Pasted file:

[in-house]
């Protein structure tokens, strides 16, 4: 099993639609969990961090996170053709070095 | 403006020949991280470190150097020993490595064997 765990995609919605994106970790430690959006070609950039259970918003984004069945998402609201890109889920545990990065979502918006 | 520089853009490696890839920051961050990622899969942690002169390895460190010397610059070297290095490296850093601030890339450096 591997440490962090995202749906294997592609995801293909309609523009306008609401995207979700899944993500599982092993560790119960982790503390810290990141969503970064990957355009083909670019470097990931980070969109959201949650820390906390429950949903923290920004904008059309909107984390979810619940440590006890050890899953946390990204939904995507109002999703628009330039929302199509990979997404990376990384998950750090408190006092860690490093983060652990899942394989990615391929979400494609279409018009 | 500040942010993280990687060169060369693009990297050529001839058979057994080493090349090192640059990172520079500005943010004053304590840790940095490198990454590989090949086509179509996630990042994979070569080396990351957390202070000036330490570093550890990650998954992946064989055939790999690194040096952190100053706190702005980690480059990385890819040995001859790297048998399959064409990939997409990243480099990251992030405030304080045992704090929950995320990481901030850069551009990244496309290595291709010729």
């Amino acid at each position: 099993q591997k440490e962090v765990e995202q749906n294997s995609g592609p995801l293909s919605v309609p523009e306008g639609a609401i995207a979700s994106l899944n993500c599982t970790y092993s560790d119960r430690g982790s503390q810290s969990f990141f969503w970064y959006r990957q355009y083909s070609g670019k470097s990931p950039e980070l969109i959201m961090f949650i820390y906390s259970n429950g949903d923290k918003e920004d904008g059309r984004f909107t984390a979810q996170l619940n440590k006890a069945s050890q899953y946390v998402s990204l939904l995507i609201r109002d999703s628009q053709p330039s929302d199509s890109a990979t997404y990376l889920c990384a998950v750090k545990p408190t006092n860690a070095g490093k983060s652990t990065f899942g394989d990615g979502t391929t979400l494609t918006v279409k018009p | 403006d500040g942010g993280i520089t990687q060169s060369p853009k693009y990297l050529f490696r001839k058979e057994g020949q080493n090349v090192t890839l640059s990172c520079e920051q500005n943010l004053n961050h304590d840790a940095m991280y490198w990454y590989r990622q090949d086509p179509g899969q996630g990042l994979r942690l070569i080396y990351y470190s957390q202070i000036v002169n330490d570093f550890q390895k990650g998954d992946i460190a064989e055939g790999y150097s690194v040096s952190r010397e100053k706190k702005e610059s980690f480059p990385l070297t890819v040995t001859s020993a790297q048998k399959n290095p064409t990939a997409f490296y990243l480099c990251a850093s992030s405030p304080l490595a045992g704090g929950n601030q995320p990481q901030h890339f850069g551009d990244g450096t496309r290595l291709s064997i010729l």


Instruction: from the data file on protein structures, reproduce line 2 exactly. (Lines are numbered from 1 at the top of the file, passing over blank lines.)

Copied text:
């Protein structure tokens, strides 16, 4: 099993639609969990961090996170053709070095 | 403006020949991280470190150097020993490595064997 765990995609919605994106970790430690959006070609950039259970918003984004069945998402609201890109889920545990990065979502918006 | 520089853009490696890839920051961050990622899969942690002169390895460190010397610059070297290095490296850093601030890339450096 591997440490962090995202749906294997592609995801293909309609523009306008609401995207979700899944993500599982092993560790119960982790503390810290990141969503970064990957355009083909670019470097990931980070969109959201949650820390906390429950949903923290920004904008059309909107984390979810619940440590006890050890899953946390990204939904995507109002999703628009330039929302199509990979997404990376990384998950750090408190006092860690490093983060652990899942394989990615391929979400494609279409018009 | 500040942010993280990687060169060369693009990297050529001839058979057994080493090349090192640059990172520079500005943010004053304590840790940095490198990454590989090949086509179509996630990042994979070569080396990351957390202070000036330490570093550890990650998954992946064989055939790999690194040096952190100053706190702005980690480059990385890819040995001859790297048998399959064409990939997409990243480099990251992030405030304080045992704090929950995320990481901030850069551009990244496309290595291709010729």